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Secrets of Red Color in Hinduism

Red symbolises power or Shakti in Hinduism. It is the colour of the Supreme Goddess Adishakti. It represents the purifying fire that destroys evil and attracts divine energies of protection.

Hindus invoke the blessings of the Goddess through use of this colour widely during auspicious events like weddings and religious ceremonies. Married women use this colour in their daily lives to enjoy the blessings of longevity of husband, good marital life and prosperity.

Marriage and fertility are deeply connected with color red according to ancient traditional Hindu beliefs. They propitiate Goddess Lajja Gowri, the Goddess of fertility for blessings of good marital life.

secrets-of-red-color-in-hinduism

Symbolism of Red

Red is an auspicious and sacred color used widely in social and religious functions of Hindu culture. It is a symbol of love, ardent affection passion and sacrifice. Scientific research and psychological studies show that red enhances positive feelings and women dressed in red are considered to be attractive to the eyes of men. It is the color of planet Mars.

Hindu Weddings

Red Bridal Sarees

In Hindu weddings, brides wear red sarees. The color is associated with sensuality, fertility and heat. It helps create strong bonds and kindles passion between the couple in their marital relationship. Hindus associate this color with wealth, beauty and Goddess Lakshmi.

It is customary for Hindu brides to wear a red sari during the auspicious occasion of marriage. They use red bridal jewellery and color their hair with henna. This symbolises happiness and joy. Red sari is worn during weddings and during holy festivals.

Red Henna

The other name for henna is mehendi. The bride`s hands are decorated with intrinsic and beautiful patterns of mehendi. The fresh leaves are plucked from the henna plant and made as a paste. This is applied to the hands and feet of the bride to look attractive and also to cool the body. There is a separate ceremony called mehendi ceremony among north Indian Hindus to apply mehendi before marriage.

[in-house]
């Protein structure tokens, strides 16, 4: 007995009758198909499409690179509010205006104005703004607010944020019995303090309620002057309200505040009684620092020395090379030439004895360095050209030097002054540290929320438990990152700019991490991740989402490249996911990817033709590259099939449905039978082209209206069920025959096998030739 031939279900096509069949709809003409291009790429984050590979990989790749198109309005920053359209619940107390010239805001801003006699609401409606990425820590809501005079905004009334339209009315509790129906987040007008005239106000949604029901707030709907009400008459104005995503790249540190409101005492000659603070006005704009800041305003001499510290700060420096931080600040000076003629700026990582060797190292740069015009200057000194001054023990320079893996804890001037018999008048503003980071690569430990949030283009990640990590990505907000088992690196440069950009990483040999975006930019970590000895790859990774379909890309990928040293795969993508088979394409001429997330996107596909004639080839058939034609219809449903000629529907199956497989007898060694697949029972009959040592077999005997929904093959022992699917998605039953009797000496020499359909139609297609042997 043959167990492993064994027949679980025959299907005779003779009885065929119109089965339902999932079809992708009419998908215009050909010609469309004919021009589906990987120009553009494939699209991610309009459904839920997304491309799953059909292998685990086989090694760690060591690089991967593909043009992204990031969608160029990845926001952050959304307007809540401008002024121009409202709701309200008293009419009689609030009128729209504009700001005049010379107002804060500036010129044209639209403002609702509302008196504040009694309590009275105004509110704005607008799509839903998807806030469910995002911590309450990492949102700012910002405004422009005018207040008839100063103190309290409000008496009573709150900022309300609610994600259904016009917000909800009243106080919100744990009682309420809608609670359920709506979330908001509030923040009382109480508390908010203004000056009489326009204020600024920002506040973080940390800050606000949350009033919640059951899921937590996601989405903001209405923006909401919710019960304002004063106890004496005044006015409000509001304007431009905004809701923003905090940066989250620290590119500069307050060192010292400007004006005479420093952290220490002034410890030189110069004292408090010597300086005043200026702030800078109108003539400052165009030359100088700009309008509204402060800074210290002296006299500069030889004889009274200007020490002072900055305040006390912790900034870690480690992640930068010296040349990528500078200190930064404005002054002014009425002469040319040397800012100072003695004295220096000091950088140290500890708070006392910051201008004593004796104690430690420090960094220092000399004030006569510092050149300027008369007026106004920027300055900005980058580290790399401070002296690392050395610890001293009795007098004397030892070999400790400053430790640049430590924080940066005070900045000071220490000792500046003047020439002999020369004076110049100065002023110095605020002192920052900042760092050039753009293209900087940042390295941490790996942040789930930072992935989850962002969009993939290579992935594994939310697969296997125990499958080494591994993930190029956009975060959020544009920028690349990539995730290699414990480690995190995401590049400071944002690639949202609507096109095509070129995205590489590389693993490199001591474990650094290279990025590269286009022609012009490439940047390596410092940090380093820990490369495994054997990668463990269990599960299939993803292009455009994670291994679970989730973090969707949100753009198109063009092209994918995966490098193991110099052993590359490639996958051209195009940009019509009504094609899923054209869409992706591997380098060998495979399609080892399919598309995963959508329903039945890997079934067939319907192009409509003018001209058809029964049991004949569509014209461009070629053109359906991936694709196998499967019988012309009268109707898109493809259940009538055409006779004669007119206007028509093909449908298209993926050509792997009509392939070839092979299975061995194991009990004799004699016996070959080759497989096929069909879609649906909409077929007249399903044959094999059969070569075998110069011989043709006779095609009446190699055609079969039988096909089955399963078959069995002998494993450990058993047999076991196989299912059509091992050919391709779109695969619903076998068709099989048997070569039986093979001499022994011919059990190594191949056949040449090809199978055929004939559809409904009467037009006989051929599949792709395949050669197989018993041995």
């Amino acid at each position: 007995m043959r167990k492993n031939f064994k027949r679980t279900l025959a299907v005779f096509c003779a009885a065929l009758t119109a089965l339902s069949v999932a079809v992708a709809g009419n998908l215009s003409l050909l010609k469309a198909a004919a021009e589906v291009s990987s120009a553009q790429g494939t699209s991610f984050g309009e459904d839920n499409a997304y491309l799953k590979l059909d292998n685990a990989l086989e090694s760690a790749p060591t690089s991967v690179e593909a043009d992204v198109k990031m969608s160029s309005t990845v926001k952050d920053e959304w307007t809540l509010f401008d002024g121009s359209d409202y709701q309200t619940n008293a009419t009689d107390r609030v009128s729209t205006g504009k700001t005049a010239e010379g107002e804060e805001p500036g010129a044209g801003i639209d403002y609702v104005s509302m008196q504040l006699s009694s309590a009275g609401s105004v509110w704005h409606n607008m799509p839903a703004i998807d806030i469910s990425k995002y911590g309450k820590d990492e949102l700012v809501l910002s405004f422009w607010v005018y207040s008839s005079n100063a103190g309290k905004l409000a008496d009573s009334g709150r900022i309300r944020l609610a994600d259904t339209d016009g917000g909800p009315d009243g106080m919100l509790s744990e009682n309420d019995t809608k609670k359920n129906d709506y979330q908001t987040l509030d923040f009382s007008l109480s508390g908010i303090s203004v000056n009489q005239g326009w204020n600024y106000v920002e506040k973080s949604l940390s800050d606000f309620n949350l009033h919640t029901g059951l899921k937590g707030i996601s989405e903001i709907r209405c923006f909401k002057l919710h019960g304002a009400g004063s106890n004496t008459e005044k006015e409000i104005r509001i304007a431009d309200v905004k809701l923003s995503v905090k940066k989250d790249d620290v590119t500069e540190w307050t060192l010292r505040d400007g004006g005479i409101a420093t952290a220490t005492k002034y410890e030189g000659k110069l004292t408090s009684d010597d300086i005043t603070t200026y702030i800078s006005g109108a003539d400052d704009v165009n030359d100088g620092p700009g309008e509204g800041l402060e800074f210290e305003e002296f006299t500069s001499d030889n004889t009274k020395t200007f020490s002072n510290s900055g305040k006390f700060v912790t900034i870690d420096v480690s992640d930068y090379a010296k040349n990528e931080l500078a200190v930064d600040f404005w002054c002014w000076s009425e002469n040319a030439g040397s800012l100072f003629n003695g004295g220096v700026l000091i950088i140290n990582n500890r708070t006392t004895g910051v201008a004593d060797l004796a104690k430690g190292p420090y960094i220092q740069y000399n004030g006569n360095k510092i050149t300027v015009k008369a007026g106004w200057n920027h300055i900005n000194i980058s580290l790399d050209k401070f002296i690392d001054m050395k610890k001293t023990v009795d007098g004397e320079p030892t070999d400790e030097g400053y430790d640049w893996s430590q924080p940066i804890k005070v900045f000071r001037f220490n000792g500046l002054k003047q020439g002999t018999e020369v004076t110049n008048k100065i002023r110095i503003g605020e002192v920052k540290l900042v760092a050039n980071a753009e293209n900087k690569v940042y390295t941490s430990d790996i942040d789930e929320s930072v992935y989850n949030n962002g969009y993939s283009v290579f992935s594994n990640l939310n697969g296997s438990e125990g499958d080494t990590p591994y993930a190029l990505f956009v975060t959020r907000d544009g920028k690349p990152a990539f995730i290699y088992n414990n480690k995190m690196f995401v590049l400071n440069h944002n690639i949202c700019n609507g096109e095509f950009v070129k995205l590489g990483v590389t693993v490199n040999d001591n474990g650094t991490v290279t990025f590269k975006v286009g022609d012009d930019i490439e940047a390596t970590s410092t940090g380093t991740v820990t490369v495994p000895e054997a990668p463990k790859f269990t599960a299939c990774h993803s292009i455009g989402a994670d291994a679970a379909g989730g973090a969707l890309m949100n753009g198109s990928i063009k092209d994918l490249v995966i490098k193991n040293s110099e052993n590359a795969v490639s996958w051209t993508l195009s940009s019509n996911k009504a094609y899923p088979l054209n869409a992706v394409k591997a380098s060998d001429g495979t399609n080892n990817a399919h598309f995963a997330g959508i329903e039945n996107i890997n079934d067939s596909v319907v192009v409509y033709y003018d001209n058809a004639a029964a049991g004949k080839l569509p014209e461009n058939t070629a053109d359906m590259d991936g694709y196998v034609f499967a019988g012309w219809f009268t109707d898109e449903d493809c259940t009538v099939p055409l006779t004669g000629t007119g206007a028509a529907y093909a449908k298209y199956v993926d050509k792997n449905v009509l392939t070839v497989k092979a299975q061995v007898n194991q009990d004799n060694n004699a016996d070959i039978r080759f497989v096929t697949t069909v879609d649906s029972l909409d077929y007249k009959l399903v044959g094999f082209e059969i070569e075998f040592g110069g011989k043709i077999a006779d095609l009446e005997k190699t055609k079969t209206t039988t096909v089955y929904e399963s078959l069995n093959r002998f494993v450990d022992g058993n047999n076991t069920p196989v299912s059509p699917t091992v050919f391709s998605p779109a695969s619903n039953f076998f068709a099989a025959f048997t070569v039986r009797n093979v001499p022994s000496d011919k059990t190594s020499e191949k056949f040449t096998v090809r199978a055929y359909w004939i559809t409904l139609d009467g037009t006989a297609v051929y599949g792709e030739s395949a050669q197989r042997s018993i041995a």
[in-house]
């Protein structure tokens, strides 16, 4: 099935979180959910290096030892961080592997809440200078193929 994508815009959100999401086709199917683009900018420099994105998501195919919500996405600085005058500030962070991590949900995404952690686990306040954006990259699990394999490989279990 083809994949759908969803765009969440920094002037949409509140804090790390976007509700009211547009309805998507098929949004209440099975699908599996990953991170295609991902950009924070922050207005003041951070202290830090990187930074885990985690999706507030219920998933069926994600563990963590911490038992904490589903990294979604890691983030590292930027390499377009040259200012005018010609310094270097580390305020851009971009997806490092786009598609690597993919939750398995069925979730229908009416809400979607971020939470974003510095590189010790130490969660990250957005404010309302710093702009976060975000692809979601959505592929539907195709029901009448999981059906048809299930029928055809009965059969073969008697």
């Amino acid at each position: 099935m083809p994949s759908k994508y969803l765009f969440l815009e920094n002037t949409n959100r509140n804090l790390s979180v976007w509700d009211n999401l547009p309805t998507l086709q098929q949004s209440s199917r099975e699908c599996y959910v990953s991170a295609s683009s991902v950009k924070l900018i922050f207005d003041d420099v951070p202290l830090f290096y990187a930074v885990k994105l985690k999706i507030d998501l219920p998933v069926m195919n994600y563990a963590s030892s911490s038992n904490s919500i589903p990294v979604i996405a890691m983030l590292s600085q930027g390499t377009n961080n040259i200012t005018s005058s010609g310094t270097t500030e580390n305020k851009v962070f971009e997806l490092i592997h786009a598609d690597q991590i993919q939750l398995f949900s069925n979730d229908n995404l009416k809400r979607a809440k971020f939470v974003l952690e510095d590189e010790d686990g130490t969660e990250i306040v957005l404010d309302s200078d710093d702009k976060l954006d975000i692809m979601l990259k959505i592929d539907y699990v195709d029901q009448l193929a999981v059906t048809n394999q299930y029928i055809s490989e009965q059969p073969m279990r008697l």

Red Sindoor or vermilion

The brides in a Hindu wedding, are adorned with a red Sindoor that is applied on the bride`s head by the groom. This is applied on the parting of the forehead of the bride, which symbolizes marriage vows. From that moment, the bride wears sindoor till her husband is alive. It shows her love and loyalty to her husband.

Red Bindi

Bindis hold a special place among Hindu women in India. In Hindu dharma, married women should wear a red bindi which is a round dot applied on the forehead. Wearing a bindi is believed to invite auspicious vibrations and helps protects the woman and her husband from all dangers.

Bindi or vermilion or kumkum is made from pure and fresh turmeric that grows below the earth. Natural camphor and diluted soda lime is mixed with turmeric and this gives the red color and divine scent of kumkum.

Wearing a red bindi is believed to ward away the evil effects caused by the planets, Jupiter and Mars. Jupiter signifies yellow of turmeric and Mars signifies red of kumkum. It is be kept between eye brows to protect the woman from negative energies and ward away evil.

Hindu Customs

Red thread around the wrist

Before the beginning of any religious ceremony, it is customary for Hindus to tie a red thread called a mauli or kalava on the wrist. It is tied on the right wrist of men and the left wrist of women. It is tied before performing a ceremony or puja for blessings and protection.

The red thread is also called raksha or rakhi that is tied by the sister on the wrist of her brother. The red thread is meant to hold strongly the bonds of love and affection shared between them.

Red swastika

The symbol of red Swastika is drawn in many Hindu homes in their pooja rooms, doorways during important festival days to attract auspicious vibrations and prosperity. It is also found imprinted in marriage invitations.

Mother Goddess and Red Kumkum

It is believed that at times of deep difficulties, the Lotus Feet of the Divine Mother should be remembered by offering kumkum at her holy feet. By doing so, she bestows her infinite grace. She grants auspiciousness or mangala – meaning fulfilment of all good wishes and removal of all difficulties.

In temples, an archana or offering of kumkum can be done to the female deities. The turmeric and vermilion offered to the deities benefits the worshipper by granting positive vibrations and supreme protection of the Goddess against all odds.

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